• What, are you not using THE BOX MODEL? I can’t work like this.

I sometimes sit and glare longingly at those at the office that don’t have to support the older versions of IE. Imagine the glory and wonder of using Flexbox! To be able to roll around in align-items: center, revel in justify-content and delight in flex width. But, alas. It is not so, using flexbox for corporate oriented (especially SharePoint) styling is still some years off.

But I still have to vertically align things all the time. And that’s the reason for this post. Yes, it is true. I have started to use tables to get things to where I want them. Not actual tables, but virtual ones with div and span elements with display table. And I have come to, maybe not love it, but at least rather like it. It sort of works, if used correctly. There is a learning curve, an especially steep one if your brain is telling you to RUN AWAY. But with some time and determination you too can get there.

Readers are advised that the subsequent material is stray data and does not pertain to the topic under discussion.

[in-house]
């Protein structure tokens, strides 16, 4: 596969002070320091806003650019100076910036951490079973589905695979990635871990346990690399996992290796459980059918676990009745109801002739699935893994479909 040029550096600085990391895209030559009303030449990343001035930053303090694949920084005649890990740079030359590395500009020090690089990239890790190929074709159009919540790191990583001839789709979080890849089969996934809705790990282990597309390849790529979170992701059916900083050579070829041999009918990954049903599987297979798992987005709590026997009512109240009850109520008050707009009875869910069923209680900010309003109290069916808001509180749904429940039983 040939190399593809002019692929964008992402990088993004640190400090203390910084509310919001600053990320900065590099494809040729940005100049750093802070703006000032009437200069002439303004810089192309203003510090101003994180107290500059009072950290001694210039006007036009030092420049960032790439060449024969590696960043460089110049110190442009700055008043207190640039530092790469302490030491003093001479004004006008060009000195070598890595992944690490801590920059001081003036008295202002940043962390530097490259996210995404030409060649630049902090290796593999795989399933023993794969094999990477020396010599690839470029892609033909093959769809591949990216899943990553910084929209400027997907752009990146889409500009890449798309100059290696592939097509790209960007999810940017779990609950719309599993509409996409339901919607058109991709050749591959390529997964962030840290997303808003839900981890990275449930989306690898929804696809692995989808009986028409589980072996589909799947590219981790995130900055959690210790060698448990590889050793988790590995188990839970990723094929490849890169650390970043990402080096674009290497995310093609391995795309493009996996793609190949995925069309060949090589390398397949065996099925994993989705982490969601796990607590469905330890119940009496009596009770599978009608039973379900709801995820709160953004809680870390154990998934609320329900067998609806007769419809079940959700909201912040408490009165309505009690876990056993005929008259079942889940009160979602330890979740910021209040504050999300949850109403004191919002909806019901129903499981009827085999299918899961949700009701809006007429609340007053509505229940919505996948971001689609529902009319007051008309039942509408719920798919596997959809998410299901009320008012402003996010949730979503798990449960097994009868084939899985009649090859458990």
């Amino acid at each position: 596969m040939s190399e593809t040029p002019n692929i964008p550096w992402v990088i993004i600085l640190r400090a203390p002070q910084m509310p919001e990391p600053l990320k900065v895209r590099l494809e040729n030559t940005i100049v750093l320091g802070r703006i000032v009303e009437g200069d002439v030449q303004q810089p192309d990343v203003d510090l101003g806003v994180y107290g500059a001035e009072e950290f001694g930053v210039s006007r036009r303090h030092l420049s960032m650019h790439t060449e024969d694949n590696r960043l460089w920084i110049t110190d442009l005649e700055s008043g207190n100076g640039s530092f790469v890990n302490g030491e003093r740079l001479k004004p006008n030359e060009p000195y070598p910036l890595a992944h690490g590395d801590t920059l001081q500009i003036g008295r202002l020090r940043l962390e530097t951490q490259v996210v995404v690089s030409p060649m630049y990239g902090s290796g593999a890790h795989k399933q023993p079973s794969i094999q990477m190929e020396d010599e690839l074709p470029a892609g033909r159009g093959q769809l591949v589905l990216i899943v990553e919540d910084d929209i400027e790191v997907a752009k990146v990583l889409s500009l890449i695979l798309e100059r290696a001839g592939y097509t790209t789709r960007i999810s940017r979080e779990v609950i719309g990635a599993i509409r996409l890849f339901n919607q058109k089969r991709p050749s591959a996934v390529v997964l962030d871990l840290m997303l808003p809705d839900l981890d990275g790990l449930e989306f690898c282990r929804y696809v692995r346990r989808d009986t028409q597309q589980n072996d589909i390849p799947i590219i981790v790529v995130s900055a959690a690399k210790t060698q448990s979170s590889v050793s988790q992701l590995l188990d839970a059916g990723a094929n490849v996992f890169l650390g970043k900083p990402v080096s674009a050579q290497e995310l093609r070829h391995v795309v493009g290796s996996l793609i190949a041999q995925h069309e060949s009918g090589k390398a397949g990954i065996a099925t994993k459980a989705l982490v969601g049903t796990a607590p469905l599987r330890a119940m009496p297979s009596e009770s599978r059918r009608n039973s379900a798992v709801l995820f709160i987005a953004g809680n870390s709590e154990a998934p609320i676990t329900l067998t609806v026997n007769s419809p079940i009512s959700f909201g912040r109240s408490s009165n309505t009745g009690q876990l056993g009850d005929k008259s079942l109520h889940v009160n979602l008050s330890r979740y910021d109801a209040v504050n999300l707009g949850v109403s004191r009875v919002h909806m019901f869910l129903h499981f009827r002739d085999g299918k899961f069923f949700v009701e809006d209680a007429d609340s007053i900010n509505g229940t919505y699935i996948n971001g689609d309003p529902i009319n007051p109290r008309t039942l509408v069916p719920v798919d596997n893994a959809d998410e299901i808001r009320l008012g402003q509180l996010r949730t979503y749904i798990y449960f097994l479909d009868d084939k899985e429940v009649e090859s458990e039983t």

The problem to solve

Typically we’re talking about an icon that should be centered vertically to a text of unspecified height. Position: absolute won’t help you here, nor will margin top, since the height varies. What I used to do was use a background image with background-position: center. But these days we have to take retina screens into account. Begone blurry images!

But what about svg?

says you.

Yes, that would also be nice, but legacy systems prevent me from using that (long story, SharePoint is to blame). Also I would like to utilize icon libraries like FontAwesome.

The solution

Use table layout for this!
The wrapping parent gets:

And then every child element gets

And no padding or margin top or bottom on the children, that messes everything up. Both child elements now becomes as high as the highest of them, and the content is placed in the vertical middle. Magic.

Want a clearer picture and try it out yourself? Here’s a plunker where you can do that.

So you tried this and there’s no magic?

The problem with this method is that it’s mad hard to “debug”. It’s insanely difficult to understand what’s wrong when something is off in the aligning. Try to remove all set height, line-height and margins and paddings on the child elements, as well as all other positioning styling (relative or absolute).

Nothing new under the sun

Yes, people have of course used this before, but that doesn’t mean everyone has, or that it isn’t news to someone. After all, until recently I didn’t use it and I spend a fairly large amount of my day arguing with CSS.